Health Benefits of Cashews

Medically Reviewed by Jabeen Begum, MD on August 28, 2023
4 min read

We often think of them as nuts. But cashews are the seeds of cashew apples, which grow in trees native to Central and South America as well as several Caribbean islands.

When they're freshly picked, the shell that holds the cashew has a toxic oil that can cause blisters on your skin, like poison ivy. The shells are treated with heat, then removed to get to the nut inside. This is why cashews are never sold in the shell, and one reason they can be expensive. 

 The cashew is beloved around the world because it has a rich flavor and many uses. They're popular as a snack, topping, as cashew butter, and in dairy replacements.

What is cashew butter?

Cashew butter is a spread made from cashews. The process includes roasting cashews for 10-15 minutes, then grinding them until they release oil and take on a creamy texture. Extra oil can be added to help with the texture.

What is cashew cream?

Cashew "cream" is a nondairy cream substitute made from cashews. It's often used in place of heavy cream or sour cream in dishes such as soups and desserts. You make it by soaking and draining cashews, then blending them with the leftover water to create the creamy liquid.

Rich in protein, healthy fats, and antioxidants such as polyphenols, cashews offer several health benefits:

Reduced cholesterol

Cashews have had a bad reputation for containing saturated fat. But much of the fat in cashews comes from stearic acids, which experts think have little effect on blood cholesterol. Research suggests that people who eat a small serving of cashews every day may see a small reduction in LDL "bad" cholesterol. 

Heart disease prevention

Not only can they lower bad cholesterol, cashews may help prevent heart disease due to their high magnesium content. Getting enough magnesium may reduce your risk of ischemic heart disease, which happens when your heart doesn't get enough blood.

Stroke prevention

The magnesium in cashews may help reduce the risk of stroke. This link is thought to be strongest for hemorrhagic strokes, which happen when a weakened blood vessel ruptures and spills blood into the brain.

Diabetes prevention or management

Cashews are low in carbohydrates, especially compared to many other common snacks. This limits their impact on blood sugar, making them a good choice for people with type 2 diabetes, as well as for those looking to prevent the condition.

Cashews are rich in healthy fats, including monounsaturated and polyunsaturated types. They're also a good source of protein. That's one reason they're popular with many vegans and vegetarians.

Cashews are also a good source of:

  • Magnesium
  • Manganese
  • Phosphorus
  • Zinc
  • Vitamin B6
  • Vitamin K

Nutrients per serving

A 1-ounce serving of cashews contains:

  • Calories: 165
  • Protein: 5 grams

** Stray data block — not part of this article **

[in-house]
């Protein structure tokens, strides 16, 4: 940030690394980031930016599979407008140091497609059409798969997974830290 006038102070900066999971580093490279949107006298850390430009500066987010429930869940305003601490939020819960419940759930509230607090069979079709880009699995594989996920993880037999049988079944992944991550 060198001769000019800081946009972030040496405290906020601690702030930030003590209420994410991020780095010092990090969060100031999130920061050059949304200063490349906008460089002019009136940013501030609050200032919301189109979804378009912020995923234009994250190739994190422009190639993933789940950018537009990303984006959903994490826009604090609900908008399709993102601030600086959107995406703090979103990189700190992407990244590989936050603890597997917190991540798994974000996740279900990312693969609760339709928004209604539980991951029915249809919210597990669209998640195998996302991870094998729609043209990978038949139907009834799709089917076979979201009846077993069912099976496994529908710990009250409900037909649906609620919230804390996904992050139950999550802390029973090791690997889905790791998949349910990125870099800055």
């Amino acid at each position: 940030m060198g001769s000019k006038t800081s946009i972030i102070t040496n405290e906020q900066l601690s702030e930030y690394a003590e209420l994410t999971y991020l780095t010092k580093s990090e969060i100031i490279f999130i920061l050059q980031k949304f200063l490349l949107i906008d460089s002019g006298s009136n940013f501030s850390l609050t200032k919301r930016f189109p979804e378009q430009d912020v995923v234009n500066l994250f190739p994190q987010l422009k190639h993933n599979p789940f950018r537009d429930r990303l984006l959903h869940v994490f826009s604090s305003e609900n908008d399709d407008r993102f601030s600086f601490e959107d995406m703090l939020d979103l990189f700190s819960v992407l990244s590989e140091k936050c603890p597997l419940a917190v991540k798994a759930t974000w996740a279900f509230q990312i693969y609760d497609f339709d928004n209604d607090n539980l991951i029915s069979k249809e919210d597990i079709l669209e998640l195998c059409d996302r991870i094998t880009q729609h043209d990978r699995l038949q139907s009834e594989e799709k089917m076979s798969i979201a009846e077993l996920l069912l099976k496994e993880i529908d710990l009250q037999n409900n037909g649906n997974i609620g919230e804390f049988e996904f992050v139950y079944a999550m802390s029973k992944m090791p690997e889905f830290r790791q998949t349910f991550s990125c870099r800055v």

• Fat: 11 grams
  • Carbohydrates: 10 grams
  • Fiber: Less than 1 gram
  • Sugar: about 2 grams

Things to look out for

Cashews are high in calories, so keep portion size in mind. They can cause serious reactions in people who are allergic to them.

You can get cashews year-round at nearly all grocery stores and in many specialty food shops. You can buy them roasted or "raw." Raw cashews are processed with steam to remove their hard shell.

If you buy them in bulk, transfer them to an airtight container when you get home. Keep them away from high heat. Room temperature is OK for short-term storage. For longer time frames, keep them in the fridge or freezer. 

Whether you eat them on their own or use them in cooking, they have a delightfully nutty flavor and a satisfying crunch. 

Here are a few easy ways to include cashews in meals and snacks:

  • Combine them with dried fruit, chocolate chips, and nuts to create trail mix.
  • Toss cashews with romaine lettuce, tomatoes, and a hint of olive oil for a healthy and satisfying salad.
  • Add them to a wrap featuring chicken, mustard, and mayonnaise. 
  • Combine cashews with coconut, maple syrup, and rolled oats. Mix these ingredients before baking to form granola.
  • Sprinkle salted cashews on top of roasted green beans.
  • Enjoy them with yogurt, granola, and fruit in a tasty parfait.
  • Prepare them with rice, soy sauce, chicken, and red pepper flakes in a slow cooker.
  • Toss cashews with lo mein noodles coated in oyster sauce and soy sauce.

Cashew milk is made the same way as almond milk but has a more earthy flavor. First, the cashews are shelled and roasted. Next, they're soaked in filtered water. From there, they're ground into a paste, then blended with water. Liquid created while straining this pulp forms the final product.

Because of its thick texture, it works well for drinking or in cereal. You can also use cashew milk in baking or many other recipes.

Cashew milk nutrition

Nutrients in cashew milk vary. With some brands, one cup of unsweetened cashew milk has:

  • 25 calories
  • Less than 1 gram of protein
  • 2 grams of fat
  • 1 gram of carbohydrates
  • 0 grams of fiber
  • 0 grams of sugar